TLDR, Concise, and Pithy
We are ok with team members saying “Not Concise, Didn’t Read” (NCDR), and we should all strive to be more concise. But the “L” in TLDR places the emphasis on length, and often conflates being short with being concise. Concision is defined as eliminating redundancy without omitting important information. Arbitrary limits on length–imposed by the writer or the reader–are antithetical to a learning culture. Not everything should be condensed down into five key points, or kept shorter than two pages. If that were the case, we wouldn’t read books! So while we could all be better about eliminating redundancy, we don’t want to omit any important information to help you answer the question at hand. For example, in the culture document:
What does it mean to be part of the Section 31 team?–where team is defined as a group of individuals working together to achieve their goal with an agreed-to governance for how they will interact with one another.
We also want our writing to be meaningful. Pithy writing is concise and meaningful. With that, rather than a feedback on length, good feedback on narratives should focus on pithy: specifically, call out what information can be deleted without omitting important information needed to answer the question and without omitting meaning.
On a topic like culture, some of you may think we are omitting important information. After all, you can write an entire book on culture. That is why we scoped the question the way we did: the culture document is only intended to represent the core of our culture. What does core mean? From the question we set out to answer, core means: the team goal and the agreed-to governance for how individuals will interact with one another.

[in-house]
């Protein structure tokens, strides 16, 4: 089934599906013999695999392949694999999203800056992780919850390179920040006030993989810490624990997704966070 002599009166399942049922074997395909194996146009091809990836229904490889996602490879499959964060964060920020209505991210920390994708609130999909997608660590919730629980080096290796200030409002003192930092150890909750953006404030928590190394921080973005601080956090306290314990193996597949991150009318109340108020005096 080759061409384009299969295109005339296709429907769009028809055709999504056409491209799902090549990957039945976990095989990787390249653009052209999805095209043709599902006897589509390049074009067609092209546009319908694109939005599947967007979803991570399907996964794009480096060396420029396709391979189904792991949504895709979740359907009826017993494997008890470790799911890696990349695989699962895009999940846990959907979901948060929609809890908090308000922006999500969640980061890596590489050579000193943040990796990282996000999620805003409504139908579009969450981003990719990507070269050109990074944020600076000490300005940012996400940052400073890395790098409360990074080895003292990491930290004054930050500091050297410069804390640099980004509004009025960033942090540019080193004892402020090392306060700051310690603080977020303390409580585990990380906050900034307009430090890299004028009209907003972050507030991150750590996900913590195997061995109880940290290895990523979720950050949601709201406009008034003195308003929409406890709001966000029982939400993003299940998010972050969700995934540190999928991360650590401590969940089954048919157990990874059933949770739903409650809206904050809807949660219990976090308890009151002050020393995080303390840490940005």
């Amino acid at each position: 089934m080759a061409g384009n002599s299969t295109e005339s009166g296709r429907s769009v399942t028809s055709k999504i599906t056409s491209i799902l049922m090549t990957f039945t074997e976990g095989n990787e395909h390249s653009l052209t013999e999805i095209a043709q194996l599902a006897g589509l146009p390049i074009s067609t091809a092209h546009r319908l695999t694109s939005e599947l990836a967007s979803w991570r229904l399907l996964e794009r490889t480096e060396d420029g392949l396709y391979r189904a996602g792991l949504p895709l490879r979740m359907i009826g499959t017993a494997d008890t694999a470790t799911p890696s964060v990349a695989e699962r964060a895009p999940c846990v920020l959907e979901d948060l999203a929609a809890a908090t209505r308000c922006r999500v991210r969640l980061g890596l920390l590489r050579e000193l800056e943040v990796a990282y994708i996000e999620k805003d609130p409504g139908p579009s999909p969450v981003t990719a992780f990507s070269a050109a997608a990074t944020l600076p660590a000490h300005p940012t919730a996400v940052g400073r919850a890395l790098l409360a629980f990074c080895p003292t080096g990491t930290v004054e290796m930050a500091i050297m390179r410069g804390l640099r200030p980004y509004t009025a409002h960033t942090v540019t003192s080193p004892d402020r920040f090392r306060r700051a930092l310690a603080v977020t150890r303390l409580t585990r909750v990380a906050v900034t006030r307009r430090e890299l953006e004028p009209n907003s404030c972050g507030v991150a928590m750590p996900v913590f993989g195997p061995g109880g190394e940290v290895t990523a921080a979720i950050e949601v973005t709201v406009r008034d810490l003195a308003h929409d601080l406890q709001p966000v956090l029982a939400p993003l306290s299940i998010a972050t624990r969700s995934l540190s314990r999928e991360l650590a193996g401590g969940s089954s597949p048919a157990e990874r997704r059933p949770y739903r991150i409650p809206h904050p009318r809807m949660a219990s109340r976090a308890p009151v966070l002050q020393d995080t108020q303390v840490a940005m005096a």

Our Strategy: Read and Write. A Lot
Core does not include other aspects of culture, like practices, but we do want to address those things in a meaningful way. Practices are reinforced behaviors. For the question of “what practices do we use to continuously deliver impactful software Space Operators love?”, there could be another narrative. Within that, if one wanted to know more about pairing and why we do it, there could be a resource for that. Again, we want to answer these questions for various audiences. Our strategy going forward is to use the narrative to help us scale culture, process, and technology.